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BY

sea

8-Day Renaissance and Retreats (Monte Carlo, Monaco to Barcelona, Spain) | Oceania Cruises When to travel: Oct.-Nov. When to book: 10-12 months before Why 8-Day Renaissance and Retreats: Oceania has a reputation for elegance and luxury, offering mid-sized ships with personalized service, and the eight-day Renaissance and Retreats is no exception. Start in glamorous Monte Carlo, Monaco, and enjoy stops in four total countries before ending your journey in vibrant Barcelona. With unique and memorable shore excursions ranging from wine tasting in Nice to visiting the haunts of Pablo Picasso in Antibes, the options are varied and plentiful. On board, Oceania offers the finest cuisine at sea, an intimate setting, an acclaimed spa and much more. Travel and Transport Exclusive Offer*: Book your eight-day Renaissance and Retreats voyage with Travel and Transport and receive complimentary Virtuoso Voyager Club amenities. On select voyages only. Please contact an advisor for details as amenities vary.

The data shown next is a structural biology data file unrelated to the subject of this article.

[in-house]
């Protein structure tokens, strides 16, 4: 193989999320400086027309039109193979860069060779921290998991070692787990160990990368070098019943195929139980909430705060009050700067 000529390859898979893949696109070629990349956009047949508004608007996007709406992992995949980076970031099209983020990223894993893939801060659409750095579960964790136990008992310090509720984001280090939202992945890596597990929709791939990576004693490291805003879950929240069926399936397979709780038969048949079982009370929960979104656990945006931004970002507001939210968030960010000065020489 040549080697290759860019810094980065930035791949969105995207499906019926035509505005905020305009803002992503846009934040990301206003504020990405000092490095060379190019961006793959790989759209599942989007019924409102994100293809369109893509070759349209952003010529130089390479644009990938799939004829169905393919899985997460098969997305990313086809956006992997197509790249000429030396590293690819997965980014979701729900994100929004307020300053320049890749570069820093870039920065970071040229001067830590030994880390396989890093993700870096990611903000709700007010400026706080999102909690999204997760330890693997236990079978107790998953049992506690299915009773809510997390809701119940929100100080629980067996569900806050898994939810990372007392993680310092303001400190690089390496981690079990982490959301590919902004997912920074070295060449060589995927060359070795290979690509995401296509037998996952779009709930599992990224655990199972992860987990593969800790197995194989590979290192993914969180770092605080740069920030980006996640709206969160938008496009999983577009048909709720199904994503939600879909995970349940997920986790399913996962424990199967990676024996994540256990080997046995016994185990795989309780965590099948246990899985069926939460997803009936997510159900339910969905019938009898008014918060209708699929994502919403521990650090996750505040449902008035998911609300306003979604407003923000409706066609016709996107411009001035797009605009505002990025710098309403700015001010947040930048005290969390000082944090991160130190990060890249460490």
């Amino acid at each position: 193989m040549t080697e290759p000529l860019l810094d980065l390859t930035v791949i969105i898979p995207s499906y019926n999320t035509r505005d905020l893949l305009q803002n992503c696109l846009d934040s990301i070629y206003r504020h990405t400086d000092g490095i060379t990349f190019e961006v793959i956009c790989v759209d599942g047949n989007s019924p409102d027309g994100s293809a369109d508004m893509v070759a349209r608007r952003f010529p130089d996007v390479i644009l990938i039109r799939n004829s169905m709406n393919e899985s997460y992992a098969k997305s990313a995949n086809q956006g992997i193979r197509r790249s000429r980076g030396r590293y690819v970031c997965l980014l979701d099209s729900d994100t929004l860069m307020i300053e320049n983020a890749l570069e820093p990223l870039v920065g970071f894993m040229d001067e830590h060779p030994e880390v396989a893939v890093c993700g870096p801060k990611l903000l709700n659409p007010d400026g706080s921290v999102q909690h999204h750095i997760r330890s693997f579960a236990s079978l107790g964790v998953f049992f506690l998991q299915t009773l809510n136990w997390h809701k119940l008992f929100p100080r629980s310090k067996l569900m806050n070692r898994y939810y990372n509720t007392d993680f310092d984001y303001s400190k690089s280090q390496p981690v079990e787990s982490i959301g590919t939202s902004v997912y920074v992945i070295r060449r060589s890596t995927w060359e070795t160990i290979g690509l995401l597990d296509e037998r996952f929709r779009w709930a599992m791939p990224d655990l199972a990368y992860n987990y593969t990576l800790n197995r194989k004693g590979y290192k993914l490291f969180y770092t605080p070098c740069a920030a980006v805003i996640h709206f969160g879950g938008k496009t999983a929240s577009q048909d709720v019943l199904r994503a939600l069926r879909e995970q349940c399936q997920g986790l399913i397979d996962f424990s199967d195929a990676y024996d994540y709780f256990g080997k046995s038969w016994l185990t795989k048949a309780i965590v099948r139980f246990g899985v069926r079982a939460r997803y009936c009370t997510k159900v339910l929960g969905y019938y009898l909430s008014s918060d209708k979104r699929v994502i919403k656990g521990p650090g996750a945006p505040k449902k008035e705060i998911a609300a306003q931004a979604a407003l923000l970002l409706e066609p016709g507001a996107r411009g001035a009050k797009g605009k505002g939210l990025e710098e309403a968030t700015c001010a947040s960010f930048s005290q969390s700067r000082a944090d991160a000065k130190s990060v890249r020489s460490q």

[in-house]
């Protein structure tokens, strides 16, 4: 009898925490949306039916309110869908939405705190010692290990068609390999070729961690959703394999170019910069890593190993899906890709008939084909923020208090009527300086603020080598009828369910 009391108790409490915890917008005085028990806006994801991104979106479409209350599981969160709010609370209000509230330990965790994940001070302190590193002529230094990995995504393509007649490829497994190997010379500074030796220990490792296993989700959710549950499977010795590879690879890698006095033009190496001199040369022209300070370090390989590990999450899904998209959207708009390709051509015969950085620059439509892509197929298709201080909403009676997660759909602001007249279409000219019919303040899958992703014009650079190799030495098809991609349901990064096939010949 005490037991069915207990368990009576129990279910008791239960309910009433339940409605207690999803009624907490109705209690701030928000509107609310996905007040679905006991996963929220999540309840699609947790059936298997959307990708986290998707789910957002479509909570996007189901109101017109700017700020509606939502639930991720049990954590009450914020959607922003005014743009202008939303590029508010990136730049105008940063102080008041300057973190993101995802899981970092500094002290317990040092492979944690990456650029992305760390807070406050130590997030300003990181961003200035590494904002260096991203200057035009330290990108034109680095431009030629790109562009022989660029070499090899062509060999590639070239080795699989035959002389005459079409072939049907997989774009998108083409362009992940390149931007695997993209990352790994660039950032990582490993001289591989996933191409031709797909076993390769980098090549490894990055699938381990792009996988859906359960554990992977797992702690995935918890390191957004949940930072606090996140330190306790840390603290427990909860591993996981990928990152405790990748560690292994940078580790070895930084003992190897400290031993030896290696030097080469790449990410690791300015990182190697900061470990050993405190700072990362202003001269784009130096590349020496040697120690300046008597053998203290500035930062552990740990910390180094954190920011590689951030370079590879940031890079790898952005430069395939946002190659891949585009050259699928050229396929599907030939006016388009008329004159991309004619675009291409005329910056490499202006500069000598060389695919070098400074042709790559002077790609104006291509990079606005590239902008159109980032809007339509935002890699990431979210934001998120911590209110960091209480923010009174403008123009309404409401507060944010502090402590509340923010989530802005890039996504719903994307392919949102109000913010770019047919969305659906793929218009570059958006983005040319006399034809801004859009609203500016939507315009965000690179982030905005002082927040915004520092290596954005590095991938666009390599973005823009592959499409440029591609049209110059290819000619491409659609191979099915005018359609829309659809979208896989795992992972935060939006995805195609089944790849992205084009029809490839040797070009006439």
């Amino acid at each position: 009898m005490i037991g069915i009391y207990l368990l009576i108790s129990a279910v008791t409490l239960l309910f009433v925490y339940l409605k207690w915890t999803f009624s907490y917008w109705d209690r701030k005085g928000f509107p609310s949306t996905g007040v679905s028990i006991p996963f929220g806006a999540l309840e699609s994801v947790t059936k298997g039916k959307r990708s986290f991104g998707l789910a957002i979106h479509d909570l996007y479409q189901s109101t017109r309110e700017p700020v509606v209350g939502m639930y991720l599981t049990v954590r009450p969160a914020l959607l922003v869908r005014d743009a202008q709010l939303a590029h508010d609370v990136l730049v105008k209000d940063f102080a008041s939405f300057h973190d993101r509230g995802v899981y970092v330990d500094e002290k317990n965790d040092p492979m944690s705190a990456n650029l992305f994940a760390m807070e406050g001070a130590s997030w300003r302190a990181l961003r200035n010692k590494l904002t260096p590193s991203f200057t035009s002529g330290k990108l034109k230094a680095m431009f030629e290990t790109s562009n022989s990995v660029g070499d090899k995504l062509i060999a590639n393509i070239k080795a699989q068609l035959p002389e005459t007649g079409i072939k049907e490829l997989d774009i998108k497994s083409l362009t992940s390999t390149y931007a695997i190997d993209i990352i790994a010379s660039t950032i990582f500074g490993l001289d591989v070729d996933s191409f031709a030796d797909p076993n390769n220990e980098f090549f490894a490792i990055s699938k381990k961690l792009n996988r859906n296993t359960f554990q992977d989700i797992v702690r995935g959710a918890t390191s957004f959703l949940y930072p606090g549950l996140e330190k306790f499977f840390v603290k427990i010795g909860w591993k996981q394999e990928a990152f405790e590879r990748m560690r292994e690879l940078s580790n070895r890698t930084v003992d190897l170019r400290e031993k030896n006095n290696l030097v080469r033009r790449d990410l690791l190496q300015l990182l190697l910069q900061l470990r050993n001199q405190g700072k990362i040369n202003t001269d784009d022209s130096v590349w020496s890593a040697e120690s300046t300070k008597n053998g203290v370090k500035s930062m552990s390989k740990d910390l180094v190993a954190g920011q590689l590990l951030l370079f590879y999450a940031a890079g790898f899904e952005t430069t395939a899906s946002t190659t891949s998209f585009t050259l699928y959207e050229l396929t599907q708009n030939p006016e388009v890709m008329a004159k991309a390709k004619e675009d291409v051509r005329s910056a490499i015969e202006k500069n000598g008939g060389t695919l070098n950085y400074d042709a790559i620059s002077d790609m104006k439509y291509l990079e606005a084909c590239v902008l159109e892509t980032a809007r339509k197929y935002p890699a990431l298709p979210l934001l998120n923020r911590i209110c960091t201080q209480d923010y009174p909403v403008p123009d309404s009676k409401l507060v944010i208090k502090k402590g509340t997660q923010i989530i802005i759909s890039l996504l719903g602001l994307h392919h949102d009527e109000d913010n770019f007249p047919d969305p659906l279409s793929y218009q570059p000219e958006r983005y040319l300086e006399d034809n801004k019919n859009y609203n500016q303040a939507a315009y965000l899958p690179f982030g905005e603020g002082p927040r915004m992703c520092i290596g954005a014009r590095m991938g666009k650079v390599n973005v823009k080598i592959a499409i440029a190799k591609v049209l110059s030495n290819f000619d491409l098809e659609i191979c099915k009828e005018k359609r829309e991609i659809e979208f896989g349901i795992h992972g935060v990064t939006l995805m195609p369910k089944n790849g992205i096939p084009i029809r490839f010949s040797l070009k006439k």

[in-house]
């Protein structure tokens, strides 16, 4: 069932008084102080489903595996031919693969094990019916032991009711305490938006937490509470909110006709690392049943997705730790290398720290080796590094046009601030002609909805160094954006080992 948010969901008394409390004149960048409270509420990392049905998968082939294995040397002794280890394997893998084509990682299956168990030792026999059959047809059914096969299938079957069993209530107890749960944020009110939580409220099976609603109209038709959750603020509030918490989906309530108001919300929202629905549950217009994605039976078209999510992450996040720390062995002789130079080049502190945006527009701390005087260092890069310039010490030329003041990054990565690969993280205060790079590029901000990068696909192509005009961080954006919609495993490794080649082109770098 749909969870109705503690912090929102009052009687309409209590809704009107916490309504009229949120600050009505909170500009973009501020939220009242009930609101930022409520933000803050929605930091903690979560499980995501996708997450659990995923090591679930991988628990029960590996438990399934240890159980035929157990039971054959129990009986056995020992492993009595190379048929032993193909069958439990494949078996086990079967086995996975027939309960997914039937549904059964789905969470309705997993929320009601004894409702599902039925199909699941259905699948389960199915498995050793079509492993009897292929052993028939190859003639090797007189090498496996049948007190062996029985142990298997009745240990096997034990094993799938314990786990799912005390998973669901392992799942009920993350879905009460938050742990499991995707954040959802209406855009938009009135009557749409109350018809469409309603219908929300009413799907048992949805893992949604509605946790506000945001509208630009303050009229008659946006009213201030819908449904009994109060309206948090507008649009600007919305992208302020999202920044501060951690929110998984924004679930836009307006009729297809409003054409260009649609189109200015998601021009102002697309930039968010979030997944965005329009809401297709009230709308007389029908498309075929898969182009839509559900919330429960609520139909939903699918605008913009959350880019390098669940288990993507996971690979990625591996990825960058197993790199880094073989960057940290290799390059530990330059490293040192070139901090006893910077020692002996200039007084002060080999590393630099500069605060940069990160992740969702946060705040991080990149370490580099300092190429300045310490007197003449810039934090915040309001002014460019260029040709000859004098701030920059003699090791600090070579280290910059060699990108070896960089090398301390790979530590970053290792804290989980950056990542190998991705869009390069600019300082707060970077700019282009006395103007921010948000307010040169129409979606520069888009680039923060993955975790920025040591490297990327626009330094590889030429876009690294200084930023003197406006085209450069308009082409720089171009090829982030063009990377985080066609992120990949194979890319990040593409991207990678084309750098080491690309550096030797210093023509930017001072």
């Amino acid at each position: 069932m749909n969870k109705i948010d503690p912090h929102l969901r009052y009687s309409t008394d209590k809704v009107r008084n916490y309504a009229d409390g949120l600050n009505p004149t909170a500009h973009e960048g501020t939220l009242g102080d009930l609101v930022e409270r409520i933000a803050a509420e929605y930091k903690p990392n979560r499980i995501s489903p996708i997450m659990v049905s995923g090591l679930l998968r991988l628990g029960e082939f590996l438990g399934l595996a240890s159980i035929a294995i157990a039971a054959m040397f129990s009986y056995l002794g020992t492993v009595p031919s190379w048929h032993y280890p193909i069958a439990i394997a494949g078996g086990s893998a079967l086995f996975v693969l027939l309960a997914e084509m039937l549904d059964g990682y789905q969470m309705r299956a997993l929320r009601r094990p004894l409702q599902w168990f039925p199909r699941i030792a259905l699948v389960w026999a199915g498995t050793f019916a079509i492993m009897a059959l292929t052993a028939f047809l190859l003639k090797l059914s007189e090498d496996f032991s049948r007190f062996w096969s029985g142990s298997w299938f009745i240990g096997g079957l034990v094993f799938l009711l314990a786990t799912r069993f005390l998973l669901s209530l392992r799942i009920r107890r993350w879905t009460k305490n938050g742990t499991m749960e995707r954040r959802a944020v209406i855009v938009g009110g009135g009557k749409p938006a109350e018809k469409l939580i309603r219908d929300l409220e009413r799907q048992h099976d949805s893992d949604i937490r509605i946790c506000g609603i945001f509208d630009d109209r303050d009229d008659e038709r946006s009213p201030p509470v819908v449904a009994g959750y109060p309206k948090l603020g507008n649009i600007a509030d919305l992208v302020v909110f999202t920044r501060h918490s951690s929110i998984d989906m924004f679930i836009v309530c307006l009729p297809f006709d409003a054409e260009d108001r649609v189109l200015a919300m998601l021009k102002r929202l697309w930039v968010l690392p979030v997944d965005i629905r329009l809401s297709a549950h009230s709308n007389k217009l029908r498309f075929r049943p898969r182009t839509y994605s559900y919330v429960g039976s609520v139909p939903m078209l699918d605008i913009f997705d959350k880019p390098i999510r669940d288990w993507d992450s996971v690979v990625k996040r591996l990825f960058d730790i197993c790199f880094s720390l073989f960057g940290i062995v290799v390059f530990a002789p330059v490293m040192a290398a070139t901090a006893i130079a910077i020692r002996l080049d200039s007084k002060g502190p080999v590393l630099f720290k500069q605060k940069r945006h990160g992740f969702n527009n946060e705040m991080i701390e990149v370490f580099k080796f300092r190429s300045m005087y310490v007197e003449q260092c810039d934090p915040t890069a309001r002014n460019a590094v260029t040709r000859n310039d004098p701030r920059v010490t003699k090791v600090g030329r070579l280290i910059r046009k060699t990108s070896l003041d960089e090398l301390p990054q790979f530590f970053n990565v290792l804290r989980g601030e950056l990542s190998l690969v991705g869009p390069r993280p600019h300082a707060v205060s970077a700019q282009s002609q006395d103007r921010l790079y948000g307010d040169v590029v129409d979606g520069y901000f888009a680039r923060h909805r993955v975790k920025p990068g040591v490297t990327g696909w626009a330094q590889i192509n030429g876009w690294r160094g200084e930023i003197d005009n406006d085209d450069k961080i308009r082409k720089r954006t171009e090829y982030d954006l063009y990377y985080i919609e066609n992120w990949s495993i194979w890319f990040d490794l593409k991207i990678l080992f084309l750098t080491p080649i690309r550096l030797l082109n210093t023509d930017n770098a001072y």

*Restrictions may apply.


DECEMBER 2017

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MY concoction

Stirnella 3814 Farnam St. (402) 932-0444 Open daily

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1

5

What you need: • 1 oz. house made simple syrup with cinnamon, maple, and cloves

• 2 oz. Cut Spike Rum • 5 oz. Ditmars Orchard Apple Cider • Grated fresh cinnamon Combine simple syrup and rum

steps

2

Add apple cider

3

to the perfect cocktail THE BAR: Stirnella THE BARTENDER: Sam THE DRINK: Holiday Spiked Cider

4

5

Shake well and strain into glass, add grated fresh cinnamon on top

Serve in a mug with cinnamon stick DECEMBER 2017

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WORTH THE HAUL

229-17 23 HOLLAND CENTER 1200 Douglas St., (402) 345-0202 omahaperformingarts.org

Dec.

Dec.

Physicians Mutual Omaha Symphony Christmas Celebration

Mannheim Steamroller Christmas

OMAHA COMMUNITY PLAYHOUSE

17-23 6915 Cass St., (402) 553-0800 omahaplayhouse.com

Nov.

Dec.

“A Christmas Carol”

CENTURYLINK CENTER OMAHA 445 North 10th Street, Omaha, NE 68102 (402) 341-1500 www.CenturyLinkCenterOmaha.com Tickets: www.TicketMaster.com or (800) 745-3000 UNO Hockey: All tickets $15-$25

ORPHEUM 409 S 16th St. (402) 661-8555 omahaperformingarts.org

Creighton basketball Throughout Dec. and Jan.

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! G N I N E P O D N A R G 180th & Pacific Spiritual Direction

Individual Personal Training Small Group Training Group Classes

Call Today! 402-680-6020 17825 Pierce Plaza Omaha, NE 68130